The United Nations will be forced to end food distribution in Somalia unless armed groups there stop attacking U.N. staff, the World Food Programme (WFP) said on Thursday. Humanitarian workers have repeatedly been targeted during a two-year-old rebellion by Islamist insurgents that has killed more than 16,000 civilians and uprooted one million others. Four WFP staff have been killed since August last year. Peter Goossens, WFP country director for Somalia, said the U.N. agency was distributing about 57,000 metric tonnes of food to southern and central regions that he said would feed some 2.5 million people until around mid-February. "That is it basically," Goossens told a news conference in neighbouring Kenya.
Reuters
Hunger in the news
22 January 2009

George McGovern: Calling a Time Out

[...] Let me suggest a truly audacious hope for your administration [Mr. President]: How about a five-year time-out on war -- unless, of course, there is a genuine threat to the nation? During that interval, we could work with the U.N. World Food Program, plus the overseas arms of the churches, synagogues, mosques and other volunteer agencies to provide a nutritious lunch every day for every school-age child in Afghanistan and other poor countries.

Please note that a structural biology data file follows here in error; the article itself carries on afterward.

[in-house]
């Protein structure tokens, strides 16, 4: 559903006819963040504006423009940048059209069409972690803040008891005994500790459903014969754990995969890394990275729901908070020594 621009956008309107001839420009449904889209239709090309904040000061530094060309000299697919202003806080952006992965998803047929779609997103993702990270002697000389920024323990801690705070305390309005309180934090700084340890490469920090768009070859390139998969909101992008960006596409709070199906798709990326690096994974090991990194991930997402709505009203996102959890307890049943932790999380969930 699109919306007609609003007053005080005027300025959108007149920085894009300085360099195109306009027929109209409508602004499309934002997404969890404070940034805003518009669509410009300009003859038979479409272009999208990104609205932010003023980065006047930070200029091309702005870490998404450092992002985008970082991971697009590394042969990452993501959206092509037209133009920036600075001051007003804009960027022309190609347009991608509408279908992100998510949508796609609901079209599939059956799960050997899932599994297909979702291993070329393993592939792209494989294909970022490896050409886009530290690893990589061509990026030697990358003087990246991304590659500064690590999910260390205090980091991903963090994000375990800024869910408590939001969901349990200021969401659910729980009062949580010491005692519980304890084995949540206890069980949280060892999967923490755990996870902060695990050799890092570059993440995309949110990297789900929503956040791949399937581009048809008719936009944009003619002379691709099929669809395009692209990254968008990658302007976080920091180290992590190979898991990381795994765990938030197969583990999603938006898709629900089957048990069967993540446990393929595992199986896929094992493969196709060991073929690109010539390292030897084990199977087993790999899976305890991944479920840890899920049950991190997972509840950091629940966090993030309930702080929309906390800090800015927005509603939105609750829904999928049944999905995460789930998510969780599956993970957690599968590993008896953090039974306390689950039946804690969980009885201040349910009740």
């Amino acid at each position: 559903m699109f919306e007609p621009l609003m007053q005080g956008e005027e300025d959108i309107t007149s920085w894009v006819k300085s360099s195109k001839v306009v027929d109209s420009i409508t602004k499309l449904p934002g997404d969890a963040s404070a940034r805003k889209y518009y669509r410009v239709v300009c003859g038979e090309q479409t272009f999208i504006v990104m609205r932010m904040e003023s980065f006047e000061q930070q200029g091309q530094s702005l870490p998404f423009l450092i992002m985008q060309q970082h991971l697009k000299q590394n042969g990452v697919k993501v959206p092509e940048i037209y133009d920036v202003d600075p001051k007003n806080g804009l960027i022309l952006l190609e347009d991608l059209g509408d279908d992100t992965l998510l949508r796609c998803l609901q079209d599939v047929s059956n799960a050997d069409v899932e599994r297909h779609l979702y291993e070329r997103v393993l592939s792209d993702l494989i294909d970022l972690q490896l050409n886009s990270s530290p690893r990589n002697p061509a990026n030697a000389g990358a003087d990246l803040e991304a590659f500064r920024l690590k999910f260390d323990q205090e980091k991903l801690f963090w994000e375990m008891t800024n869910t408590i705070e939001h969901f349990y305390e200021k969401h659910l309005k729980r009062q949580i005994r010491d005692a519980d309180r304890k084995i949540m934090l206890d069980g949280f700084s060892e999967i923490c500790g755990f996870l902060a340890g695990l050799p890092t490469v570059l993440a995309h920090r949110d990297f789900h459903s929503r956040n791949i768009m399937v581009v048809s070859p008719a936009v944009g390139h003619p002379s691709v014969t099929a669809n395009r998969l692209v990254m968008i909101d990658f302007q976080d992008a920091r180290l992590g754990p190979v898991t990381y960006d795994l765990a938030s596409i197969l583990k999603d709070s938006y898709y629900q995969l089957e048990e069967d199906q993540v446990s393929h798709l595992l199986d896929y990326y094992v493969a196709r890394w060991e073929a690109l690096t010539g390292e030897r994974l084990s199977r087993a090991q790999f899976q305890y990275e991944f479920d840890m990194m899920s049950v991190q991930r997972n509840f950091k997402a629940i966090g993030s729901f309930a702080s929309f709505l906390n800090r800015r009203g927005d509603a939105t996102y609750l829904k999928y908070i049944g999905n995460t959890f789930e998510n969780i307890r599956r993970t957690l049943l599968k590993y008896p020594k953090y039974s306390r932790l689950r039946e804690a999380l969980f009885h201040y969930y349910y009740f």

Washington Post
Hunger in the news
22 January 2009

Deputy Executive Director of WFP to visit Yemen

Deputy Executive Director at the UN World Food Program John M. Powell is due to arrive at Yemen next week. During the few-day visit, Powell will held talks with a number of senior Yemeni officials on the ways of boosting cooperation between the program and the concerned bodies in the country, the weekly 26 September reported on Thursday.
Yemen News Agency (SABA)
Hunger in the news
22 January 2009

Germany calls for humanitarian assistance in Sri Lanka